Sri Lanka is owed money to Japan, China, India, and the European Union . The IMF expects each creditor to be treated equally, which China would not accept .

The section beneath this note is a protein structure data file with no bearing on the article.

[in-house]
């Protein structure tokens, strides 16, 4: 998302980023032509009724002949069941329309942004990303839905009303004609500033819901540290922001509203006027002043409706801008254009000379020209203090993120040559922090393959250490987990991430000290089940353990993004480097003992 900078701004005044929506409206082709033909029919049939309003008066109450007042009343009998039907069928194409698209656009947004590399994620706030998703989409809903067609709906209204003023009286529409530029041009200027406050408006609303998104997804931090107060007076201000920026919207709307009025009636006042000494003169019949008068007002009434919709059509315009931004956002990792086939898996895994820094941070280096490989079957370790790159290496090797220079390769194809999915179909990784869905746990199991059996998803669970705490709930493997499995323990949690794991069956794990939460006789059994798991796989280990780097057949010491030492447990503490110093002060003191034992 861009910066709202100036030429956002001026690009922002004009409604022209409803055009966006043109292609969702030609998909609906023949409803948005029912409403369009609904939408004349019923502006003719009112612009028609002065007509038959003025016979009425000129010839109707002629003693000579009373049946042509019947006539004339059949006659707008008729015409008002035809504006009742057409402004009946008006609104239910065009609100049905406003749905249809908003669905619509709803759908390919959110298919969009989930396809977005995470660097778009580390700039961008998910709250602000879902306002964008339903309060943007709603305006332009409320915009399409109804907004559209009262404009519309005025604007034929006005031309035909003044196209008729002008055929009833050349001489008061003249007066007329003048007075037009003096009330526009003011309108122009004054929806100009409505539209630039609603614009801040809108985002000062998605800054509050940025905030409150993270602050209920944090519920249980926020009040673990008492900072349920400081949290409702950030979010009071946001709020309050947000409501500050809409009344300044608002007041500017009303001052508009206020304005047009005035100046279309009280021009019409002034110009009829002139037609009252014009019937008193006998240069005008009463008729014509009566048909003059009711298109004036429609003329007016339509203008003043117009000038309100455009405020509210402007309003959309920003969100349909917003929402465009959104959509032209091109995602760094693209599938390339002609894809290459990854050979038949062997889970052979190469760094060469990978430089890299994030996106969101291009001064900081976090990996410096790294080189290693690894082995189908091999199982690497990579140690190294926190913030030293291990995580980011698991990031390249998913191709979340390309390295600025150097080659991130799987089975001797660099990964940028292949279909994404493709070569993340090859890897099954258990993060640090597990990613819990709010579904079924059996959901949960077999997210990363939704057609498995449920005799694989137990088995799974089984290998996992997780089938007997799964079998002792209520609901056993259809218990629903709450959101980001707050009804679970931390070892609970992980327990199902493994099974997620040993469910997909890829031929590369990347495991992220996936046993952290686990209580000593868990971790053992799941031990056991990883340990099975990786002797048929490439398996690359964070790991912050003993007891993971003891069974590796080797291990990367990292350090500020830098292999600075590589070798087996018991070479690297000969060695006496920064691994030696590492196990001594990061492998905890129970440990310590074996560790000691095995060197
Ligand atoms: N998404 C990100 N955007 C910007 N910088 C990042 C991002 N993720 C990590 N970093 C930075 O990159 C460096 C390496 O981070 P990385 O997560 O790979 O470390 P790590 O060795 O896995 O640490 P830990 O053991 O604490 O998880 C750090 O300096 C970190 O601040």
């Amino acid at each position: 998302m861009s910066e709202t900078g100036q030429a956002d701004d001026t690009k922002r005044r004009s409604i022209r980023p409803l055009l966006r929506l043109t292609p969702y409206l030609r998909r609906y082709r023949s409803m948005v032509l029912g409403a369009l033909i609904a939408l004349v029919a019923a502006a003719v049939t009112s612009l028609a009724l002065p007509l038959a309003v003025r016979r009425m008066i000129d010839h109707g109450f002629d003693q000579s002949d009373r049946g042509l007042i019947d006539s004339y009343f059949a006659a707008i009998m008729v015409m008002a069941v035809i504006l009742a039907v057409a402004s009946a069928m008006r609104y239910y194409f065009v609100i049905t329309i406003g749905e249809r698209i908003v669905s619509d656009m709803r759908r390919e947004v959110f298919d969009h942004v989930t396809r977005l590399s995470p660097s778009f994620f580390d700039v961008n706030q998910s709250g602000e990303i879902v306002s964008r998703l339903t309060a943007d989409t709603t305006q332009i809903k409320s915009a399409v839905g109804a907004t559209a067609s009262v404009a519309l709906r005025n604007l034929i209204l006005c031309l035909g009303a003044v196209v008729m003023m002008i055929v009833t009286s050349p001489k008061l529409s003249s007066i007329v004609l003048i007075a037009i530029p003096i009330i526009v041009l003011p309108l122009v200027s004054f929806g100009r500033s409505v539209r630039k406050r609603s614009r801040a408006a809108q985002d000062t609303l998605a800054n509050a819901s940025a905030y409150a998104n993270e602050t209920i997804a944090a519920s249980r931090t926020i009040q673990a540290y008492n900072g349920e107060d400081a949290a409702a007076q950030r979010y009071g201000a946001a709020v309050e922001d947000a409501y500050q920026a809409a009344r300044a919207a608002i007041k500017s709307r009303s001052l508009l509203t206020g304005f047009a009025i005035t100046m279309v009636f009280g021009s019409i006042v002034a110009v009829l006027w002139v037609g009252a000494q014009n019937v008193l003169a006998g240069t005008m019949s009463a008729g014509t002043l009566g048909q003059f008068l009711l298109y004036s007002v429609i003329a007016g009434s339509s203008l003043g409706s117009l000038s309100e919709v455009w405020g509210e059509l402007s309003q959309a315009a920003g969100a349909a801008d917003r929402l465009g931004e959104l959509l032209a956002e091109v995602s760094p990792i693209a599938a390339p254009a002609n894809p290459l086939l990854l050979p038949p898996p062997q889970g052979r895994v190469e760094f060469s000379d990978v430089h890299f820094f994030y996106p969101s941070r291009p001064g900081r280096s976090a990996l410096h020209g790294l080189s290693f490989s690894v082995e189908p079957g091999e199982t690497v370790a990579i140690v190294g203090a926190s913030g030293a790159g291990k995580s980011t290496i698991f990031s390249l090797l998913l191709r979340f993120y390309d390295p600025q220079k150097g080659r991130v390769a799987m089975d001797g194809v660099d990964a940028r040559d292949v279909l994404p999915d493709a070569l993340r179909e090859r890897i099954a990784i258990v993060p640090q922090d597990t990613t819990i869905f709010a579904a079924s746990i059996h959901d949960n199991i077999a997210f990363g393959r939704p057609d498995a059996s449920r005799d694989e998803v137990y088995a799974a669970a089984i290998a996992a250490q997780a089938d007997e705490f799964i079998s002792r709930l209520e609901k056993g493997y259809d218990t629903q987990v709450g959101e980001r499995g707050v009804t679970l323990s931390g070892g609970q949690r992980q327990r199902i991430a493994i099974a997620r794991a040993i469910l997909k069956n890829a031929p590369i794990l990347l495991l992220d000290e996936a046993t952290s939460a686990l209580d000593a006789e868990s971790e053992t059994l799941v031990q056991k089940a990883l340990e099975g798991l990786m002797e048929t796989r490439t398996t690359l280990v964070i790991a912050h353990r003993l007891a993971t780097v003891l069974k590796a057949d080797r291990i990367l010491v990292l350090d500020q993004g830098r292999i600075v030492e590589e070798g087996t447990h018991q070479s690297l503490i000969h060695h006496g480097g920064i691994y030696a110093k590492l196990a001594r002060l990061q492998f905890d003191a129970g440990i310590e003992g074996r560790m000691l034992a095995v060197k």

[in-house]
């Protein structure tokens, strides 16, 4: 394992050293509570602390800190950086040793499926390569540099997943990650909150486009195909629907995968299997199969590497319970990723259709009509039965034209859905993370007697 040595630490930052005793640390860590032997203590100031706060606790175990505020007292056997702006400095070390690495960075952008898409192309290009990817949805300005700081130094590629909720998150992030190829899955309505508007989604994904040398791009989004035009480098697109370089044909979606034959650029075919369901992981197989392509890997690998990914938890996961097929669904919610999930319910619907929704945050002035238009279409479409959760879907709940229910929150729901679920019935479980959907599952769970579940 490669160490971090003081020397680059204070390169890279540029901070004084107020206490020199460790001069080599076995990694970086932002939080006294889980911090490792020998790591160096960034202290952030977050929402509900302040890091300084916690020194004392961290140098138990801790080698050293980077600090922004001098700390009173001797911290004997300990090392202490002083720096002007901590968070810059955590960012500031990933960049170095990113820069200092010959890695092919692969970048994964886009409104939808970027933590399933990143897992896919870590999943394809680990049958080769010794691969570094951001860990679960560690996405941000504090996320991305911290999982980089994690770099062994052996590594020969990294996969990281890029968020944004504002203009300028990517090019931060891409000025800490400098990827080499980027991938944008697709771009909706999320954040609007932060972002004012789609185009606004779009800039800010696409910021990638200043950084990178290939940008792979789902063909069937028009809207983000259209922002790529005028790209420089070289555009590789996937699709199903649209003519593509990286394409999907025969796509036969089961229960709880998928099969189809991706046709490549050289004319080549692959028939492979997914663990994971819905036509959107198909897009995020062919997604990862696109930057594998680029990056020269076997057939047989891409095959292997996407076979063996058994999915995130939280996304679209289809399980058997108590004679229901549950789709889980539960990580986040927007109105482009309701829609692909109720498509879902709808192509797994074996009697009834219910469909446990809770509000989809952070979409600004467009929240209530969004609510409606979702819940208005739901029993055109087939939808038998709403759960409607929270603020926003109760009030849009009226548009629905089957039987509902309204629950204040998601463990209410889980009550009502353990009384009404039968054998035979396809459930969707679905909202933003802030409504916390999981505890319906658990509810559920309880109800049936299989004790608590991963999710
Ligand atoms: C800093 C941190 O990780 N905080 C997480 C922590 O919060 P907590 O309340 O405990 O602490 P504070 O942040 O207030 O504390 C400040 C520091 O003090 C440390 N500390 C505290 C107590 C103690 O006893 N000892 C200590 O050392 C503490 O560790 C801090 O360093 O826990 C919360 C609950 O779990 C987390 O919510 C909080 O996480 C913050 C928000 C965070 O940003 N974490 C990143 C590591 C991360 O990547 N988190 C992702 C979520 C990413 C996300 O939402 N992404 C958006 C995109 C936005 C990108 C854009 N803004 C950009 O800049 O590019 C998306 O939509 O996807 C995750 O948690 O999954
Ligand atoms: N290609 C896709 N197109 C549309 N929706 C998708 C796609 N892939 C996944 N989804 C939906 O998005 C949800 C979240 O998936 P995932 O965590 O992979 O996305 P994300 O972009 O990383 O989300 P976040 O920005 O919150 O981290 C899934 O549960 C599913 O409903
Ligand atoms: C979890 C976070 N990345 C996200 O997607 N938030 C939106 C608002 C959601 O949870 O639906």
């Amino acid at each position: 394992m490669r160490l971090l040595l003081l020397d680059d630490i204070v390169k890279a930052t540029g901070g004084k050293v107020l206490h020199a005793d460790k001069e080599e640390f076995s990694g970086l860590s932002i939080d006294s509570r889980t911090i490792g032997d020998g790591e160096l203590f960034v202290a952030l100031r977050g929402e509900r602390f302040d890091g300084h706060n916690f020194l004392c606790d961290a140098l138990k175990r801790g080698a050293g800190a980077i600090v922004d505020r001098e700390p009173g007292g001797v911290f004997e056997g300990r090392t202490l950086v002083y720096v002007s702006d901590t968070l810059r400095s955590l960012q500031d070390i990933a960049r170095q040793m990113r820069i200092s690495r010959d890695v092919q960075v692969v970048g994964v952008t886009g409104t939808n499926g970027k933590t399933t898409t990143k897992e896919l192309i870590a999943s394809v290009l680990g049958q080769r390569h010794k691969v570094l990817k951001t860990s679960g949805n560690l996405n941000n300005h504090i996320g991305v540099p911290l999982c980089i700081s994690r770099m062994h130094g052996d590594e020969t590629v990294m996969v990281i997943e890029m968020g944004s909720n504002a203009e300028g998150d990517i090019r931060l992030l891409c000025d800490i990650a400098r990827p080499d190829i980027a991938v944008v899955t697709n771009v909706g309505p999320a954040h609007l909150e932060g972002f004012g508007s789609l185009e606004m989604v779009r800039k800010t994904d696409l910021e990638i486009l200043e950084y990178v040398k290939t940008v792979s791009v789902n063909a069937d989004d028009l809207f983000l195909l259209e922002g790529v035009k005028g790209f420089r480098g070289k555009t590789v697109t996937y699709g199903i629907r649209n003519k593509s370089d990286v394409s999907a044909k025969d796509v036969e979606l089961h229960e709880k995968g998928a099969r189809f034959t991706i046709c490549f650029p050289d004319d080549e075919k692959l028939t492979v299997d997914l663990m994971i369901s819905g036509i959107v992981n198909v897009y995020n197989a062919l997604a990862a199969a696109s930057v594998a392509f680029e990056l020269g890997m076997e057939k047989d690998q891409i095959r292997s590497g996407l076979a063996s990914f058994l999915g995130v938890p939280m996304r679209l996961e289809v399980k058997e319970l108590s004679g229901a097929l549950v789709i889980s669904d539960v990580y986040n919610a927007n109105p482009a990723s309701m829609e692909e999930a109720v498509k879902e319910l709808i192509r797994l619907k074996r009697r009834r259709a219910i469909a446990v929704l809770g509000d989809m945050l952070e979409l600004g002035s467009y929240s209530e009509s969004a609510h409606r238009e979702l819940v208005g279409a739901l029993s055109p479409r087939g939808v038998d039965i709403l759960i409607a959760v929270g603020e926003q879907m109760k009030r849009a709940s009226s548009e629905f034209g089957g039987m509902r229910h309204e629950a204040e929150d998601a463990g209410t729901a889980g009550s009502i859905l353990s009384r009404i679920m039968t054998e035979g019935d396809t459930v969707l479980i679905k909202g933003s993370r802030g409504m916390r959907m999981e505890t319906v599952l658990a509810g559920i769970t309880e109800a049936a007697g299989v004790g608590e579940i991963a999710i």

The Island Online reports that Chinas inability to accept the proposed debt restructuring could rob Sri Lanka of the USD 2.9 billion credit facility of the International Monetary Funds (IMF), according to Dr Paikiasothy Saravanamuttu, Executive Director of the Centre of Policy Alternatives (CPA).At a workshop held in Kandy, Dr. Paikiasothy Saravanamuttu made the remarks.The staff-level deal will only be implemented after the countries in which Sri Lanka is owed can come to an agreement on how the debt must be restructured.Sri Lanka is owed money to Japan, China, India, and the European Union, according to Dr. Paikiasothy Saravanamuttu, the IMF expects each creditor to be treated equally, which China would not accept.According to the CPA Executive Director, the IMF will release USD 2.9 billion by January or February 2023 if China agrees to restructure debt.However, if Beijing doesn't fully commit to the proposed debt restructure, Sri Lanka will have to wait for the IMF's board meeting in March 2023.During this period, Sri Lanka would need USD 850 million to pay for basic needs, he said.Dr. Saravanamuttu said that the people of Sri Lanka should not blame the politicians for their country's difficulties because it is the people who have placed them there and given them the opportunity. According to The Island Nation poll, Dr Saravanamuttu, expressing views on the Sri Lankan demonstrations, said that various groups increased the demand for Rajapaksas to go home and return the money they stole from the region.He added that people have escaped the Rajapaksas, but that they don't have a clue how to recover the country's looted wealth or what kind of governance it should have, as stated in The Island Nation study.In addition, the UN team in Sri Lanka and non-governmental organizations updated and extended their joint Humanitarian Needs and Priorities (HNP) Plan on November 8, which aims to provide life-saving assistance to 3.4 million people in the midst of Sri Lanka's worst economic recession since independence.Since June, the Humanitarian Needs and Priorities (HNP) has been responding to the governments' call for UN-backed multi-sector assistance for Sri Lanka's debt and food and The HNP has collected USD 79 million for Sri Lanka, which has been matched by appeals from other UN agencies.